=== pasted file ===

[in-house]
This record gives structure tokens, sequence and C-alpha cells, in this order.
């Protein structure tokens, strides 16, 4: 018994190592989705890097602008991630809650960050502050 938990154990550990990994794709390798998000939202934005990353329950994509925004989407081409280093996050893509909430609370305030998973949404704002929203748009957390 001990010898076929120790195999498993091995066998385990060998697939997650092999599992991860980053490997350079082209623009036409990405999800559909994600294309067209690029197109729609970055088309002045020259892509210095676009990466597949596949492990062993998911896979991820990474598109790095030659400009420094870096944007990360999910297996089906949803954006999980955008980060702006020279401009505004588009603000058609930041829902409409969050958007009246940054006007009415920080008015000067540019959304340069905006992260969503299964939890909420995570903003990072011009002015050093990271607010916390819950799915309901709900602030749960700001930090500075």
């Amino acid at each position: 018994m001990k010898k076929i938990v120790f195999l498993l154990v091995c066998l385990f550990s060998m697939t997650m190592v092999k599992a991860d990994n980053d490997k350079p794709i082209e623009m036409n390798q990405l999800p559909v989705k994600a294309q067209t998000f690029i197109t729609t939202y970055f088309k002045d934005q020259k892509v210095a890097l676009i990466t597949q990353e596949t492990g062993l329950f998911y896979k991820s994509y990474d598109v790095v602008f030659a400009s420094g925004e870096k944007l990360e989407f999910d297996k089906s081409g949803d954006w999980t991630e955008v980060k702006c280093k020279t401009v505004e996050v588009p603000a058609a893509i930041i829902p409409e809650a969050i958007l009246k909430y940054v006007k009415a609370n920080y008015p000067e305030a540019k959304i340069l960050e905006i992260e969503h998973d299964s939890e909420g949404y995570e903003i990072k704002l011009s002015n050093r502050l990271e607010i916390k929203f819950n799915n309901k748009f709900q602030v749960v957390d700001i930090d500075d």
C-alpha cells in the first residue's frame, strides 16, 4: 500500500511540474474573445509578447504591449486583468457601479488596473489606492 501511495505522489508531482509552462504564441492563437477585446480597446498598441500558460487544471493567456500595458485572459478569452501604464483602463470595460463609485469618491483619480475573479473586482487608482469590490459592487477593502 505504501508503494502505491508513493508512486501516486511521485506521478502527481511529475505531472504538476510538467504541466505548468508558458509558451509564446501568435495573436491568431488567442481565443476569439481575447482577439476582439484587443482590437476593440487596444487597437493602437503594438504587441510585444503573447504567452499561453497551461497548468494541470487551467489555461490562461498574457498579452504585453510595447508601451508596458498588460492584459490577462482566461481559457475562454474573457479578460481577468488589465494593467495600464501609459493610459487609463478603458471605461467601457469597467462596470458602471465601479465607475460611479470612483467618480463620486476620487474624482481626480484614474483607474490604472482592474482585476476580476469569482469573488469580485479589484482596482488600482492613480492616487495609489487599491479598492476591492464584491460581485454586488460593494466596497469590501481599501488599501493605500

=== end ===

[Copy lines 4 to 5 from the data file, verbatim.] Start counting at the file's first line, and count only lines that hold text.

């Amino acid at each position: 018994m001990k010898k076929i938990v120790f195999l498993l154990v091995c066998l385990f550990s060998m697939t997650m190592v092999k599992a991860d990994n980053d490997k350079p794709i082209e623009m036409n390798q990405l999800p559909v989705k994600a294309q067209t998000f690029i197109t729609t939202y970055f088309k002045d934005q020259k892509v210095a890097l676009i990466t597949q990353e596949t492990g062993l329950f998911y896979k991820s994509y990474d598109v790095v602008f030659a400009s420094g925004e870096k944007l990360e989407f999910d297996k089906s081409g949803d954006w999980t991630e955008v980060k702006c280093k020279t401009v505004e996050v588009p603000a058609a893509i930041i829902p409409e809650a969050i958007l009246k909430y940054v006007k009415a609370n920080y008015p000067e305030a540019k959304i340069l960050e905006i992260e969503h998973d299964s939890e909420g949404y995570e903003i990072k704002l011009s002015n050093r502050l990271e607010i916390k929203f819950n799915n309901k748009f709900q602030v749960v957390d700001i930090d500075d």
C-alpha cells in the first residue's frame, strides 16, 4: 500500500511540474474573445509578447504591449486583468457601479488596473489606492 501511495505522489508531482509552462504564441492563437477585446480597446498598441500558460487544471493567456500595458485572459478569452501604464483602463470595460463609485469618491483619480475573479473586482487608482469590490459592487477593502 505504501508503494502505491508513493508512486501516486511521485506521478502527481511529475505531472504538476510538467504541466505548468508558458509558451509564446501568435495573436491568431488567442481565443476569439481575447482577439476582439484587443482590437476593440487596444487597437493602437503594438504587441510585444503573447504567452499561453497551461497548468494541470487551467489555461490562461498574457498579452504585453510595447508601451508596458498588460492584459490577462482566461481559457475562454474573457479578460481577468488589465494593467495600464501609459493610459487609463478603458471605461467601457469597467462596470458602471465601479465607475460611479470612483467618480463620486476620487474624482481626480484614474483607474490604472482592474482585476476580476469569482469573488469580485479589484482596482488600482492613480492616487495609489487599491479598492476591492464584491460581485454586488460593494466596497469590501481599501488599501493605500